Adaptive divergence despite low effective population size in a peripherally isolated population of the pygmy rabbit, Brachylagus idahoensis
Ecology, Evolution, and Organismal Biology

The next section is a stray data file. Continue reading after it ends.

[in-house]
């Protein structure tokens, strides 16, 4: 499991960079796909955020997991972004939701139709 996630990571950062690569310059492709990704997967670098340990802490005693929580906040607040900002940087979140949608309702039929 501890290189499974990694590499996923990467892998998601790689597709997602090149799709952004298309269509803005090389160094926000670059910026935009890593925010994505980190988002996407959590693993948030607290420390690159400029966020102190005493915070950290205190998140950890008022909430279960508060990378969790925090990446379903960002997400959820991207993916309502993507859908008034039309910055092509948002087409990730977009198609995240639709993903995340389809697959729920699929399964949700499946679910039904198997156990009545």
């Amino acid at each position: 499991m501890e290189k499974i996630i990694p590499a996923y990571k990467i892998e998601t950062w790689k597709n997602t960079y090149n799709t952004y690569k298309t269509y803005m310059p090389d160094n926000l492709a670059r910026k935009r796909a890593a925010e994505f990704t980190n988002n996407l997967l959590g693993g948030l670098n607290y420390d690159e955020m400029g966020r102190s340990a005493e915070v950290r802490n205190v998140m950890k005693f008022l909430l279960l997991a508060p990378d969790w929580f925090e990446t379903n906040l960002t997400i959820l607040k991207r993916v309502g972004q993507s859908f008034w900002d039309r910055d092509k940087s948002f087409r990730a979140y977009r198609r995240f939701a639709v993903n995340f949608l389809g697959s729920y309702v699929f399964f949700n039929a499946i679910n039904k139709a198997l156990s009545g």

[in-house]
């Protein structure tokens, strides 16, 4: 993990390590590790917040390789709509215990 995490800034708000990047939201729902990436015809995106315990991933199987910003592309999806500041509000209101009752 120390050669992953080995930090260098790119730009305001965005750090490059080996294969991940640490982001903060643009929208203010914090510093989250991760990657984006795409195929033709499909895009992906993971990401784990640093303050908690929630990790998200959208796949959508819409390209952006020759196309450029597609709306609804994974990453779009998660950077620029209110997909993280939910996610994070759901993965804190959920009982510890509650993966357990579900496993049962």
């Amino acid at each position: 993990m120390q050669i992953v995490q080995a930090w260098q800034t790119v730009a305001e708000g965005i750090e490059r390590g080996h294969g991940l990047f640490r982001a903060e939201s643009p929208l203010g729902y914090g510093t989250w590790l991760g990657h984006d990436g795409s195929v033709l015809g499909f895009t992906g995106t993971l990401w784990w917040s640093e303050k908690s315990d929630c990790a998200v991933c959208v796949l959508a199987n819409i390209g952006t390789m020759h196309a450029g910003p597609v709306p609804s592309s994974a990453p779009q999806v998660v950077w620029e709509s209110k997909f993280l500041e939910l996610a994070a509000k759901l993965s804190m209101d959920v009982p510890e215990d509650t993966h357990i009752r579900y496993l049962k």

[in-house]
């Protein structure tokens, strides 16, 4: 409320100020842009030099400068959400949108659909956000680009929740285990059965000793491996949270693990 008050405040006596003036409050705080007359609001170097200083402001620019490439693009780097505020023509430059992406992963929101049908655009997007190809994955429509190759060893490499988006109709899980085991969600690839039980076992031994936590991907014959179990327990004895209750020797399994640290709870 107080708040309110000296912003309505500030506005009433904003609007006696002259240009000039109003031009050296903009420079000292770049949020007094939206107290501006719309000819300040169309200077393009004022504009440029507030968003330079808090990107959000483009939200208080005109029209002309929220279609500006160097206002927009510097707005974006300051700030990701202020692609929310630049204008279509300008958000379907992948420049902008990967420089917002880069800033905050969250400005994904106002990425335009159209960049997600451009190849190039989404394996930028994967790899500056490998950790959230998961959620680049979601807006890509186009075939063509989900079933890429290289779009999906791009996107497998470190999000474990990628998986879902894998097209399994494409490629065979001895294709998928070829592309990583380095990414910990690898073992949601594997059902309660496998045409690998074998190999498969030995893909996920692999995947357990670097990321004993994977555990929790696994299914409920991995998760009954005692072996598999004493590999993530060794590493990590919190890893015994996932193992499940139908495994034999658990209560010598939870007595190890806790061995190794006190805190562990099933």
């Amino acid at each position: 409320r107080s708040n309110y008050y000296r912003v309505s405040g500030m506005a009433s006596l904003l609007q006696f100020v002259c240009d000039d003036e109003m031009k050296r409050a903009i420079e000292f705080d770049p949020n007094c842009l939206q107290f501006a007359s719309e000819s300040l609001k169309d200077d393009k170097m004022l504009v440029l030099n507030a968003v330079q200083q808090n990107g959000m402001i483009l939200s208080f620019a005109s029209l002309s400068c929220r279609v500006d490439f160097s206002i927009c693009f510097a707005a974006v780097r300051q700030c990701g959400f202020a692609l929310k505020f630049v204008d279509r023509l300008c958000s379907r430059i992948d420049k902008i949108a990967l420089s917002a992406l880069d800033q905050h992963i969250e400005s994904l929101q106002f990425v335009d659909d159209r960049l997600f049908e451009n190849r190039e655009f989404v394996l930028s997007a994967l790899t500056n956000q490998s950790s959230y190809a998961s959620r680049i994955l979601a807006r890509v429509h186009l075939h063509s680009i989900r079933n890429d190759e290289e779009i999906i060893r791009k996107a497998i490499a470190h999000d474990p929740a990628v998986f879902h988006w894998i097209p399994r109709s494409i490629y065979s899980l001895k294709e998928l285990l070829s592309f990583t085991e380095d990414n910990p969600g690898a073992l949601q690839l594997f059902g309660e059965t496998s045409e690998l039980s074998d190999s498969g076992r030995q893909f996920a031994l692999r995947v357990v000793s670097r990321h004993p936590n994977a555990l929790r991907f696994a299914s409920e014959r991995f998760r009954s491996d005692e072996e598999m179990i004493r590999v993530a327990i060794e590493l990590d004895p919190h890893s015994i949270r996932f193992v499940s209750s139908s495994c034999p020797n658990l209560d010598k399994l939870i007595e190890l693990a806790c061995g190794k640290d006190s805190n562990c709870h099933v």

Local adaptation can occur when spatially separated populations are subjected to contrasting environmental conditions. Historically, understanding the genetic basis of adaptation has been difficult, but increased availability of genome-wide markers facilitates studies of local adaptation in non-model organisms of conservation concern. The pygmy rabbit (Brachylagus idahoensis) is an imperiled lagomorph that relies on sagebrush for forage and cover. This reliance has led to widespread population declines following reductions in the distribution of sagebrush, leading to geographic separation between populations. In this study, we used >20,000 single nucleotide polymorphisms, genotype-environment association methods, and demographic modeling to examine neutral genetic variation and local adaptation in the pygmy rabbit in Nevada and California. We identified 308 loci as outliers, many of which had functional annotations related to metabolism of plant secondary compounds. Likewise, patterns of spatial variation in outlier loci were correlated with landscape and climatic variables including proximity to streams, sagebrush cover, and precipitation. We found that populations in the Mono Basin of California probably diverged from other Great Basin populations during late Pleistocene climate oscillations, and that this region is adaptively differentiated from other regions in the southern Great Basin despite limited gene flow and low effective population size. Our results demonstrate that peripherally isolated populations can maintain adaptive divergence.
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